MLB, players union donate $1M to Negro Leagues Baseball Museum

The Negro Leagues Baseball Museum first opened in 1991 before moving to its current facility in 1997 in Kansas City, Mo. Photo courtesy of Wikimedia Commons
The Negro Leagues Baseball Museum first opened in 1991 before moving to its current facility in 1997 in Kansas City, Mo. Photo courtesy of Wikimedia Commons

Feb. 14 (UPI) -- Major League Baseball and the Major League Baseball Players Association have donated $1 million to the Negro Leagues Baseball Museum in Kansas City, Mo.

The organizations announced the donation Thursday. The MLB and the players union also donated $1 million to the museum in 2017.


"Major League Baseball is honored to recognize the men and women whose legacies in the Negro Leagues greatly contributed to the history of our sport," MLB commissioner Rob Manfred said in a news release.

"We are proud to work alongside Bob Kendrick and the Negro Leagues Baseball Museum to educate our fans and share powerful stories of perseverance and excellence, as well as a love of the game that sustained the Negro Leagues for decades."

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MLB will celebrate the Negro League's 100th anniversary during the 2020 season. The most-recent $1 million donation is aimed at helping to educate and raise awareness of the impact the Negro Leagues and its players had on baseball and society.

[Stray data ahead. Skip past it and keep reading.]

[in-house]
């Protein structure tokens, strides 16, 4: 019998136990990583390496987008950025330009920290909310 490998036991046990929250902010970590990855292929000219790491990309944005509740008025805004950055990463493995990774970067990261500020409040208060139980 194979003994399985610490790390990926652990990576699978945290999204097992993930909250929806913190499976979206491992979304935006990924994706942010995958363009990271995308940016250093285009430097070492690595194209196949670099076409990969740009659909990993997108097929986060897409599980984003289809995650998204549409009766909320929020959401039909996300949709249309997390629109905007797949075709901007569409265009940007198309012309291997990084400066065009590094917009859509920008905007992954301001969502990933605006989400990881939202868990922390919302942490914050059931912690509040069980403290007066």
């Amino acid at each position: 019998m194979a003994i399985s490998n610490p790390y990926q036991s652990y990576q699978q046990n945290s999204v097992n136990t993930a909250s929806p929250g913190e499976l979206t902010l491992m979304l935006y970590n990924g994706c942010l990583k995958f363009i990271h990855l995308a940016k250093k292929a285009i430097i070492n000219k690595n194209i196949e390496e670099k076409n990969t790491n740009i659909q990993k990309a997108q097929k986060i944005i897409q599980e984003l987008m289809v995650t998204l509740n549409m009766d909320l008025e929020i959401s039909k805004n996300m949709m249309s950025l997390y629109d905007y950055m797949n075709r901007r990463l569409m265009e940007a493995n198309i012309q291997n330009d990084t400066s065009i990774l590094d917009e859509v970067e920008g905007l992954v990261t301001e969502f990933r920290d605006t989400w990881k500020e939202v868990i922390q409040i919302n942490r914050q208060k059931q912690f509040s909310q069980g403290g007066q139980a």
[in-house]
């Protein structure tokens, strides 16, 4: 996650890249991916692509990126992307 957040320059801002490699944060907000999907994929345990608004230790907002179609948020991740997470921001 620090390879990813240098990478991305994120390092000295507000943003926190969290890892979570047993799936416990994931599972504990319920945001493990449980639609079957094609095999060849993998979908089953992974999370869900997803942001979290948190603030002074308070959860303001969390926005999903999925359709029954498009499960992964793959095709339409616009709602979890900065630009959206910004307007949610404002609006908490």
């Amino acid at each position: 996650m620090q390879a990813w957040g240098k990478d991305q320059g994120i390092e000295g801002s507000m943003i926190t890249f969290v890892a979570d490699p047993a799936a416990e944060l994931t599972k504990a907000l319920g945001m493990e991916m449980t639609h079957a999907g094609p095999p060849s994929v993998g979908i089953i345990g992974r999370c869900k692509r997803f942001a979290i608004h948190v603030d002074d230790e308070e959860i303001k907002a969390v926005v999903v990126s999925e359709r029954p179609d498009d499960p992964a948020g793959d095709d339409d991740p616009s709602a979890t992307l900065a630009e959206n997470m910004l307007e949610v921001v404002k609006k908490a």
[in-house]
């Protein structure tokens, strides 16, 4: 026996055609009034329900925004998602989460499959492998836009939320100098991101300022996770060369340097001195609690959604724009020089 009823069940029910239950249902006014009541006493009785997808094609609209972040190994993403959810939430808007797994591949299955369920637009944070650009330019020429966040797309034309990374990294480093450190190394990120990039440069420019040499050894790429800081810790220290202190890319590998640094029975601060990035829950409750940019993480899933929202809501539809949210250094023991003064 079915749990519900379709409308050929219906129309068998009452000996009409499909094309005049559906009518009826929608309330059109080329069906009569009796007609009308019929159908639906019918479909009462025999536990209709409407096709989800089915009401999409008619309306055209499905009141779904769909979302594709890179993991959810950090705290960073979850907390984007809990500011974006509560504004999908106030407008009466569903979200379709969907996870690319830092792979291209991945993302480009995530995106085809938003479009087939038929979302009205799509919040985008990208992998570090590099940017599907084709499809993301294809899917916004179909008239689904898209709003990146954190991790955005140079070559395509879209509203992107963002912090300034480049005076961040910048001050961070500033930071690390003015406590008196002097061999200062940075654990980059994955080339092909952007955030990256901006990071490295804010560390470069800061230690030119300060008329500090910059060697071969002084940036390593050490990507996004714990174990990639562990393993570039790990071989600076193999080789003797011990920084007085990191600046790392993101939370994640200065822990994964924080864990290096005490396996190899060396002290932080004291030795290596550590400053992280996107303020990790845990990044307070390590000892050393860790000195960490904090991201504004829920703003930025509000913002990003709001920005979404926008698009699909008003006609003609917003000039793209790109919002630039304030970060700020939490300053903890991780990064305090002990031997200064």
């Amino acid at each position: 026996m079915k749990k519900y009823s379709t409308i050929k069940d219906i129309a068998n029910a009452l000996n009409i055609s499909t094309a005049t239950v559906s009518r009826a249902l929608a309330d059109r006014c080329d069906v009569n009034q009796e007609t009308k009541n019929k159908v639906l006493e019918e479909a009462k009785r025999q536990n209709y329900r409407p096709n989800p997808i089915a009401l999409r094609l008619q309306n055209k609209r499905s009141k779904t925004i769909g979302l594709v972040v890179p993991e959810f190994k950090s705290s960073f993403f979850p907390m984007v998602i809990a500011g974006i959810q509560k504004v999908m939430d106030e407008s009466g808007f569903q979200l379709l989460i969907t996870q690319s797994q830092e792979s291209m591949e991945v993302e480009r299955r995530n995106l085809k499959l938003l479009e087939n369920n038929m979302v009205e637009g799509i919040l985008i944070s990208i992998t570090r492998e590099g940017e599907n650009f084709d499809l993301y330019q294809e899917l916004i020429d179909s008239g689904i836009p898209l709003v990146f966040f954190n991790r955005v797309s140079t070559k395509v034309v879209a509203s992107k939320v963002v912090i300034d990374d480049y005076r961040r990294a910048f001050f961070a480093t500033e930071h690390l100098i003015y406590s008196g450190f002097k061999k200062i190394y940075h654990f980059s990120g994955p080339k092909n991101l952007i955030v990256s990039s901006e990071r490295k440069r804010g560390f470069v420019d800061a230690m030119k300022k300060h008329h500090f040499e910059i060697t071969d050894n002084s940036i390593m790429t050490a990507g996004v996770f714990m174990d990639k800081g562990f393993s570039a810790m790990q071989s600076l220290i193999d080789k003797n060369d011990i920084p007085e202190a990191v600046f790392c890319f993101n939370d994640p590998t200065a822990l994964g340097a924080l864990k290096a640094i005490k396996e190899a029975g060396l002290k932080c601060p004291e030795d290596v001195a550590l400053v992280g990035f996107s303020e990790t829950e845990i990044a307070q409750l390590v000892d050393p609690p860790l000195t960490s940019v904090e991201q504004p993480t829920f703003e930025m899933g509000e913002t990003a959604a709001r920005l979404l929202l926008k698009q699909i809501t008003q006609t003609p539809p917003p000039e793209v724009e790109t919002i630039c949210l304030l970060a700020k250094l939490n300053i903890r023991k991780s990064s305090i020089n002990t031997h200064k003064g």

All MLB teams will have a centennial celebration and wear Negro Leagues 100th anniversary logo patches on their jerseys during June 27 games. Clubs will also celebrate the anniversary individually with game-day giveaways, special guests and more.


The Negro Leagues Museum was founded in 1990. It is privately financed. The Negro National League was the first of the Negro Leagues. It was founded in 1920 at the Paseo YMCA in Kansas City. The MLB and players union donation will partially be used to renovate the YMCA building, which now serves as the Buck O'Neal Education and Research Center.

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The facility will house more than 40,000 square feet of archival materials, educational areas, exhibits, conference facilities and administrative offices when the renovation is completed. The facility will also feature a curriculum for students, using baseball for learning math and science.

The Negro Leagues operated until 1951. Jackie Robinson broke the MLB color barrier in 1947, becoming the first African-American player in the league. Satchel Paige, Ernie Banks, Willie Mays and Hank Aaron were also among the Hall of Fame players who played in the Negro Leagues.

"The men and women who played in the Negro Leagues are and forever will be part of our community of ballplayers," players union executive director Tony Clark said. "They brought to our game levels of skill, passion and integrity under the most challenging of circumstances that both inspired and entertained generations of fans in the decades before and after integration.

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"Their legacy should be celebrated and never forgotten."

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